Rattler: Needs Improvement

The major gripe on Rattler from NFL scouts has been his decision-making. This season has proven that in the right offense, Rattler can make sound decisions and be deadly accurate in delivering the football. The greatest weakness that he has shown thus far is his lack of mobility and strength when facing pressure in the pocket. On multiple occasions, Rattler sustained minimal contact and went down. While the Carolina signal-caller attempts to elude the pass rush and move around in the pocket, he lacks escapability and trips up with the slightest touch. This issue showed itself often as the offensive line wore down and Rattler began to bail out of the pocket more frequently in the fourth quarter. 

Two Halves: Gamecocks Win and Gamecocks Lose

The Gamecocks continue to struggle to put together four complete quarters of football. Previously, the defense has struggled to keep opposing offenses down in the early going but makes great halftime adjustments. This game brought the opposite effect. After the first half, the Gamecocks led 14-3. They were outscored 21-0 in the second half. Defensive coordinator, Clayton White should be applauded for his game plan going into this matchup. Whoever put the team in the right mindset to be aggressive and play without fear from the opening kick deserves some credit, as well. 

The Gamecocks simply outplayed Georgia on both sides of the ball in the first half. Knox still left some things to be desired in terms of blocking and the big fourth-quarter drop. But Loggains had a great plan to use Knox in the backfield as more of an H-back to assist in protection and occasionally slip out for a pass. This plan worked well early and then South Carolina seemed to get away from it as the game went on. Much of the quick game that worked in the first half was less present in the second half. 

The second half showed the talent gap between Georgia and South Carolina. The Bulldogs had the ball for over two-thirds of the second half. This exposed South Carolina’s lack of depth on the lines of scrimmage. Georgia imposed its will in the run game to methodically gain control of the score and run the clock. On defense, Georgia turned up the heat in frequent obvious passing situations and forced Rattler to deliver under duress. This resulted in getting the Gamecock’s offense off the field quickly in the second half.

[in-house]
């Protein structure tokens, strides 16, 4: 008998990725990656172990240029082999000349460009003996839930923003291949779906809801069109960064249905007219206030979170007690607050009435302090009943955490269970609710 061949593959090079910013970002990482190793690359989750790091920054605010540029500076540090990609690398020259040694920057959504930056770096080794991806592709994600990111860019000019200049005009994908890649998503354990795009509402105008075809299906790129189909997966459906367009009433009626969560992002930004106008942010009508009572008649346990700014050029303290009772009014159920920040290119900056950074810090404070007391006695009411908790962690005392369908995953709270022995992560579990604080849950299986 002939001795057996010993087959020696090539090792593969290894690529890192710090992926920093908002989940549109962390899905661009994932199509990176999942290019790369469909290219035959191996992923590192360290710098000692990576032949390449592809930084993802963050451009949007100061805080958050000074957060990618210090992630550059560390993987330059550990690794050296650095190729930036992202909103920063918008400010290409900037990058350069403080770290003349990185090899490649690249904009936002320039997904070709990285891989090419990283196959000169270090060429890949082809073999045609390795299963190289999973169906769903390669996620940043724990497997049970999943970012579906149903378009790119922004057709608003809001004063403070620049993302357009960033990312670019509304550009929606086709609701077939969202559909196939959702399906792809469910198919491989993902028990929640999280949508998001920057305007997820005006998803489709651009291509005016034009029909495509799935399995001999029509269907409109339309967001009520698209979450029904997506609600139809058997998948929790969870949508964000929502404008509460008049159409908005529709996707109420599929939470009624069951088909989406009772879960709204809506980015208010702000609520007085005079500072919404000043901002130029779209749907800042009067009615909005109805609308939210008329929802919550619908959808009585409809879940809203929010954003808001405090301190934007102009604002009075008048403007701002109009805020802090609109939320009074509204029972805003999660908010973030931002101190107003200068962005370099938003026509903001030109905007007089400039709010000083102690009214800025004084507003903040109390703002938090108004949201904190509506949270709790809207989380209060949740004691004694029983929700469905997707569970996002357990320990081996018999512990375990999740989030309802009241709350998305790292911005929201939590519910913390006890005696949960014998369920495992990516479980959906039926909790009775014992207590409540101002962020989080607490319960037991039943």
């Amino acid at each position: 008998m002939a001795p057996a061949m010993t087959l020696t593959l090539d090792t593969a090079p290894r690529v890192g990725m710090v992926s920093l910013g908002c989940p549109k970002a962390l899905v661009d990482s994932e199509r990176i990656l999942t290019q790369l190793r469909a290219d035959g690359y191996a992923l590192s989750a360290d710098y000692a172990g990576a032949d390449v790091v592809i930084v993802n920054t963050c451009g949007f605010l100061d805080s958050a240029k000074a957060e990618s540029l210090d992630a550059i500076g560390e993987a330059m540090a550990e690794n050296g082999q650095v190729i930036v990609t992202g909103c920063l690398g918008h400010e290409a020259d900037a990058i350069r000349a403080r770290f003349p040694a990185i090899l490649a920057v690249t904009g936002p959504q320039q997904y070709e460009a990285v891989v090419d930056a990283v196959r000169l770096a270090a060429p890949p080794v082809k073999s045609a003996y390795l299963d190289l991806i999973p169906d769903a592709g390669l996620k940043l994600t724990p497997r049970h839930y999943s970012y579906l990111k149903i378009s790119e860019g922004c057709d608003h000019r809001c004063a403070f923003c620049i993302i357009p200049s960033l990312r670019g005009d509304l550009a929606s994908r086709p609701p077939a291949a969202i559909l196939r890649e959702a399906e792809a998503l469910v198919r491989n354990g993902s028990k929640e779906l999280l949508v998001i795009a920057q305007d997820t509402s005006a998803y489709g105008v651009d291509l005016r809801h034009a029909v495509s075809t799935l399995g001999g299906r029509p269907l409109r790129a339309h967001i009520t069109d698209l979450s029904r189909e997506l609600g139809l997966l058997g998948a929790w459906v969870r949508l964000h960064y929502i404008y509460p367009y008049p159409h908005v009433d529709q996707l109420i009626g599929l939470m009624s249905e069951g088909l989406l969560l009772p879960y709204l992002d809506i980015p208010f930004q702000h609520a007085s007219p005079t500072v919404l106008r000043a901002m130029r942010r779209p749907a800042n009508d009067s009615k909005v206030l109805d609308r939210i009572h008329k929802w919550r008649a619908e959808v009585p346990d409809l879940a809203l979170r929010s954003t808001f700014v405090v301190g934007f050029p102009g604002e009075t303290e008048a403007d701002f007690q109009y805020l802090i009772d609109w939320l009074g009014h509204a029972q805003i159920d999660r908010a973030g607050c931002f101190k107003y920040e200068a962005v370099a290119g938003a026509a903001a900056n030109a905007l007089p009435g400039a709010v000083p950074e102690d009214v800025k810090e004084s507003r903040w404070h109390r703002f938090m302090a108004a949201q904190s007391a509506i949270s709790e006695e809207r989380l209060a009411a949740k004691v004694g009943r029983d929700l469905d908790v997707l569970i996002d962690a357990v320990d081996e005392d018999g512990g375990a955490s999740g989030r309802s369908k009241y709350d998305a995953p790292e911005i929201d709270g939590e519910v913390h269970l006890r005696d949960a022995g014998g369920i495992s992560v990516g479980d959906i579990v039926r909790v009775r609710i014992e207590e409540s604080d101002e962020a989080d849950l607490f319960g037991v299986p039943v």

What We Think We Know

With a quarter of the regular season over, some questions are beginning to be answered. South Carolina may have found its solution at left tackle in Babalade. Though he wasn’t perfect, this group of offensive linemen overall protected Rattler much better than how the team started the season. Wells can wreak havoc on any defense he wants to if he can get healthy. That’s a big “if.” The timeline for his return is to be determined. Beamer said in his press conference after the game that Wells will see a specialist on Tuesday. In the meantime, the Gamecocks have weapons for Rattler. Xavior Legette is still a significant threat as the Gamecocks face a different set of Bulldogs next week. O’mega BlakeLuke Doty, and Eddie Lewis have also shown promise as playmakers. The Gamecocks will look to get Ahmarean Brown back from injury as well. 

The defense is capable of stepping up against big-time opponents. TJ Sanders made numerous plays at defensive tackle and having Emmanwori back at full strength allows this secondary to be truly dangerous from all angles. Depth and consistency will be the issue across the defense. While the starters came to play on Saturday, there is no experience nor the same talent level beyond the top 15 or so. Injuries and lopsided time of possession games could bring disaster for the Gamecock defense. 

Loggains will need to continue to scheme around the lack of a rushing attack. The Gamecocks will get back to work as they seek to clean up mistakes in practice this week. They return home to face Mississippi State next Saturday night at 7:30 in Williams-Brice Stadium.

Photo Credit: Dale Zanine-USA TODAY Sports